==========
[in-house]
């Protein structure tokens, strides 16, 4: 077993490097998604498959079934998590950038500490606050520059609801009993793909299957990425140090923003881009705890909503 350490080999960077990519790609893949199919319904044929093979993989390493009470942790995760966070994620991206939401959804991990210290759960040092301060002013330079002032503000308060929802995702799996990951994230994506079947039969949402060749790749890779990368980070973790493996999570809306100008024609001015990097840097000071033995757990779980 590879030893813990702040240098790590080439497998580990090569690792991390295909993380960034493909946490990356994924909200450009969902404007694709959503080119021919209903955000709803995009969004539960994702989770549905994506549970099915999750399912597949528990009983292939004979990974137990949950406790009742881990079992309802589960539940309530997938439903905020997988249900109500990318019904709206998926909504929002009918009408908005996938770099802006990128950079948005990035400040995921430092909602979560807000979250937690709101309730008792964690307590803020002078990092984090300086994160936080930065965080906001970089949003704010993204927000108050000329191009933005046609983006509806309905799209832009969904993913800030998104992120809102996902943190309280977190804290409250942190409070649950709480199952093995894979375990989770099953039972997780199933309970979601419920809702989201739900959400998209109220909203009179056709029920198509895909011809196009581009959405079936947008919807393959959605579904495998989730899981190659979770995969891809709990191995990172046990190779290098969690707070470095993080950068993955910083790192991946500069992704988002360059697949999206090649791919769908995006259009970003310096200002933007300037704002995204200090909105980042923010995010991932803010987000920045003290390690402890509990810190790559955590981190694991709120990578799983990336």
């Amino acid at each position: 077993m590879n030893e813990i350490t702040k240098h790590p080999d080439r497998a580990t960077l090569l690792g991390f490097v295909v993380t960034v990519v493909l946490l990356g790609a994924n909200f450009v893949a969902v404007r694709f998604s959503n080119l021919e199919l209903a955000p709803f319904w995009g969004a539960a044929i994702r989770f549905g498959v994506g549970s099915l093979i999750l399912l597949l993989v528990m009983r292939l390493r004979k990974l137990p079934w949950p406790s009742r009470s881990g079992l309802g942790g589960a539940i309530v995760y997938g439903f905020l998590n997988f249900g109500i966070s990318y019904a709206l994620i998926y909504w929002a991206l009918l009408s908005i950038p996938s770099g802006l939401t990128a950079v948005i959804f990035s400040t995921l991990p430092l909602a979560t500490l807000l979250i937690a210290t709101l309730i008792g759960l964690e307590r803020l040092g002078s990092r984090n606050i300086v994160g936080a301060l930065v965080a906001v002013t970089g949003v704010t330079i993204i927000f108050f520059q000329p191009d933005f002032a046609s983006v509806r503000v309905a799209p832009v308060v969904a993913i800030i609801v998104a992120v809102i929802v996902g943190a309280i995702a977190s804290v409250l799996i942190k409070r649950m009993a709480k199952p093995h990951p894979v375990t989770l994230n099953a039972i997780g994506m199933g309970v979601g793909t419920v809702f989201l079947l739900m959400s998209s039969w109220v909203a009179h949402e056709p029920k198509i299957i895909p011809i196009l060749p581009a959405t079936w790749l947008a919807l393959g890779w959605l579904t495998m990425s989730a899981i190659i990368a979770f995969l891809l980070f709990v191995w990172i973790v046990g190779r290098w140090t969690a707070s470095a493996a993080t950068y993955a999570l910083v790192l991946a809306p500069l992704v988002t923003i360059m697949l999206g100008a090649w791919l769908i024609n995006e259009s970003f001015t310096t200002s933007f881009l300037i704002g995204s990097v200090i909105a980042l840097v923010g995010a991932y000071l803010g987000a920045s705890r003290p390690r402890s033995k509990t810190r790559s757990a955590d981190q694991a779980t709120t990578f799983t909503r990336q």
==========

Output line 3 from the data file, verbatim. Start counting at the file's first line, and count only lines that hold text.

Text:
């Amino acid at each position: 077993m590879n030893e813990i350490t702040k240098h790590p080999d080439r497998a580990t960077l090569l690792g991390f490097v295909v993380t960034v990519v493909l946490l990356g790609a994924n909200f450009v893949a969902v404007r694709f998604s959503n080119l021919e199919l209903a955000p709803f319904w995009g969004a539960a044929i994702r989770f549905g498959v994506g549970s099915l093979i999750l399912l597949l993989v528990m009983r292939l390493r004979k990974l137990p079934w949950p406790s009742r009470s881990g079992l309802g942790g589960a539940i309530v995760y997938g439903f905020l998590n997988f249900g109500i966070s990318y019904a709206l994620i998926y909504w929002a991206l009918l009408s908005i950038p996938s770099g802006l939401t990128a950079v948005i959804f990035s400040t995921l991990p430092l909602a979560t500490l807000l979250i937690a210290t709101l309730i008792g759960l964690e307590r803020l040092g002078s990092r984090n606050i300086v994160g936080a301060l930065v965080a906001v002013t970089g949003v704010t330079i993204i927000f108050f520059q000329p191009d933005f002032a046609s983006v509806r503000v309905a799209p832009v308060v969904a993913i800030i609801v998104a992120v809102i929802v996902g943190a309280i995702a977190s804290v409250l799996i942190k409070r649950m009993a709480k199952p093995h990951p894979v375990t989770l994230n099953a039972i997780g994506m199933g309970v979601g793909t419920v809702f989201l079947l739900m959400s998209s039969w109220v909203a009179h949402e056709p029920k198509i299957i895909p011809i196009l060749p581009a959405t079936w790749l947008a919807l393959g890779w959605l579904t495998m990425s989730a899981i190659i990368a979770f995969l891809l980070f709990v191995w990172i973790v046990g190779r290098w140090t969690a707070s470095a493996a993080t950068y993955a999570l910083v790192l991946a809306p500069l992704v988002t923003i360059m697949l999206g100008a090649w791919l769908i024609n995006e259009s970003f001015t310096t200002s933007f881009l300037i704002g995204s990097v200090i909105a980042l840097v923010g995010a991932y000071l803010g987000a920045s705890r003290p390690r402890s033995k509990t810190r790559s757990a955590d981190q694991a779980t709120t990578f799983t909503r990336q």